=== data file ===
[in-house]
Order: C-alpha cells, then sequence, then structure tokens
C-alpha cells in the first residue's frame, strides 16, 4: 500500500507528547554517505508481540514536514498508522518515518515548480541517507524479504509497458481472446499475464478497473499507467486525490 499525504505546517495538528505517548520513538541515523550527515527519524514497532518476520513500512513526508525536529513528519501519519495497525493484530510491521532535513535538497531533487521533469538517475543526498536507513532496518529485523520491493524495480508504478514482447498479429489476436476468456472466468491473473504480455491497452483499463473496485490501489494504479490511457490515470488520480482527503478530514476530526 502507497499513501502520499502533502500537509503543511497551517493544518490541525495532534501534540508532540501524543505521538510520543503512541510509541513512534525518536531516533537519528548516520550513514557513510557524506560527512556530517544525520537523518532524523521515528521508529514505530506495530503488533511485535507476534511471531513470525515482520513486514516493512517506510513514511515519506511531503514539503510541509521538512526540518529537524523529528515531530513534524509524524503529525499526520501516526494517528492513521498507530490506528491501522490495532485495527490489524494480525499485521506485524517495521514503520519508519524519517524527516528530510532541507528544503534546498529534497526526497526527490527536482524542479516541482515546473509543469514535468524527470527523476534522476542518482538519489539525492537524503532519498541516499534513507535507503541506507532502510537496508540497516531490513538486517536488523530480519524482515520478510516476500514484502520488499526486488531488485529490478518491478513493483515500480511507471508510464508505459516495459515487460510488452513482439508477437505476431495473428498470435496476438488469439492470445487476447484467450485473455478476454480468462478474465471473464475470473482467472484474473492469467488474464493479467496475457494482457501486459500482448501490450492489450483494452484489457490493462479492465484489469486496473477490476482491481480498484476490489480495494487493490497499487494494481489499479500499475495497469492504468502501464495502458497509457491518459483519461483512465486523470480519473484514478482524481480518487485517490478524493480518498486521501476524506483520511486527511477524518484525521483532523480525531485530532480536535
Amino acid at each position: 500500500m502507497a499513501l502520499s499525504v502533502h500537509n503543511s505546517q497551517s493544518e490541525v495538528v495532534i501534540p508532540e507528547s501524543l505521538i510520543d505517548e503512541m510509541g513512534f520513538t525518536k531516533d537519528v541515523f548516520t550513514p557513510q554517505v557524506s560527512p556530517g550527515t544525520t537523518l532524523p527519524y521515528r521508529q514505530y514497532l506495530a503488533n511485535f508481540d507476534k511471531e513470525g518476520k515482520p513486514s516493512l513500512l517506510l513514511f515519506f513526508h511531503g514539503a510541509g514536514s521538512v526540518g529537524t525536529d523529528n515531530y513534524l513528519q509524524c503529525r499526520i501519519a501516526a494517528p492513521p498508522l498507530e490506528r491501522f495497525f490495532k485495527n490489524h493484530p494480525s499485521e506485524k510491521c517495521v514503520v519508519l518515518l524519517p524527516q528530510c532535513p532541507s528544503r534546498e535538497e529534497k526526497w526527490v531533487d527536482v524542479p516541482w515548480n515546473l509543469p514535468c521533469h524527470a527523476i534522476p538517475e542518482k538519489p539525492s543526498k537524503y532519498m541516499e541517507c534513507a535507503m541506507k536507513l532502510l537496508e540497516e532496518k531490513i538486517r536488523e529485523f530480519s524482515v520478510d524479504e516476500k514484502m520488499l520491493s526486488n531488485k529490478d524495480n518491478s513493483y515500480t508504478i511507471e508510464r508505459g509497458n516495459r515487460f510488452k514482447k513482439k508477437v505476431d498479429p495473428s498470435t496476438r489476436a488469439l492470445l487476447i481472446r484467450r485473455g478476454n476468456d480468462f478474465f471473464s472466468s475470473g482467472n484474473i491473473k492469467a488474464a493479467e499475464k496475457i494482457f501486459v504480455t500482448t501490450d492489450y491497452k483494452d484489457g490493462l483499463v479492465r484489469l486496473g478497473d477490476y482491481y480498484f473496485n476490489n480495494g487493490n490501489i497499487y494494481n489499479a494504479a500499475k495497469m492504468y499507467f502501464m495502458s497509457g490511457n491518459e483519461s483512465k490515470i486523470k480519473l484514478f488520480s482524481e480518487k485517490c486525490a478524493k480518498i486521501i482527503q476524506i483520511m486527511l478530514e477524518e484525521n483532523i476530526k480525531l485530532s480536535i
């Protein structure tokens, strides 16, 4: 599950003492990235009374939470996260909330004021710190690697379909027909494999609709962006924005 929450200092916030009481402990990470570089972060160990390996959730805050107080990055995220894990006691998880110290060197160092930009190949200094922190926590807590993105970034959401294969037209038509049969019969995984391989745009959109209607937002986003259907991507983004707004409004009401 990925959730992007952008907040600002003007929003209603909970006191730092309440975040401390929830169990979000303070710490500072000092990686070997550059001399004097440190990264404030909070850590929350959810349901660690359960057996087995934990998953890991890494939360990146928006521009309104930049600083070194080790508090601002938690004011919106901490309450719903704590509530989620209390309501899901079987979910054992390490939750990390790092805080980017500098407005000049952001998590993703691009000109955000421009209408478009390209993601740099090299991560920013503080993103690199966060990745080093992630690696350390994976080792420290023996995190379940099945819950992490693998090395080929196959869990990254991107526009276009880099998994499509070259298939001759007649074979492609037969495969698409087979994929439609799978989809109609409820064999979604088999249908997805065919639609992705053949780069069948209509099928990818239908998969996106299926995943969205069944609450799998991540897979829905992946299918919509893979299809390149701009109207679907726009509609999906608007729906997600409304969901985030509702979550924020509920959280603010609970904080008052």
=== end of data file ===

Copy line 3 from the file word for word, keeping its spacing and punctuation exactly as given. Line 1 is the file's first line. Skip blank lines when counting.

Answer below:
C-alpha cells in the first residue's frame, strides 16, 4: 500500500507528547554517505508481540514536514498508522518515518515548480541517507524479504509497458481472446499475464478497473499507467486525490 499525504505546517495538528505517548520513538541515523550527515527519524514497532518476520513500512513526508525536529513528519501519519495497525493484530510491521532535513535538497531533487521533469538517475543526498536507513532496518529485523520491493524495480508504478514482447498479429489476436476468456472466468491473473504480455491497452483499463473496485490501489494504479490511457490515470488520480482527503478530514476530526 502507497499513501502520499502533502500537509503543511497551517493544518490541525495532534501534540508532540501524543505521538510520543503512541510509541513512534525518536531516533537519528548516520550513514557513510557524506560527512556530517544525520537523518532524523521515528521508529514505530506495530503488533511485535507476534511471531513470525515482520513486514516493512517506510513514511515519506511531503514539503510541509521538512526540518529537524523529528515531530513534524509524524503529525499526520501516526494517528492513521498507530490506528491501522490495532485495527490489524494480525499485521506485524517495521514503520519508519524519517524527516528530510532541507528544503534546498529534497526526497526527490527536482524542479516541482515546473509543469514535468524527470527523476534522476542518482538519489539525492537524503532519498541516499534513507535507503541506507532502510537496508540497516531490513538486517536488523530480519524482515520478510516476500514484502520488499526486488531488485529490478518491478513493483515500480511507471508510464508505459516495459515487460510488452513482439508477437505476431495473428498470435496476438488469439492470445487476447484467450485473455478476454480468462478474465471473464475470473482467472484474473492469467488474464493479467496475457494482457501486459500482448501490450492489450483494452484489457490493462479492465484489469486496473477490476482491481480498484476490489480495494487493490497499487494494481489499479500499475495497469492504468502501464495502458497509457491518459483519461483512465486523470480519473484514478482524481480518487485517490478524493480518498486521501476524506483520511486527511477524518484525521483532523480525531485530532480536535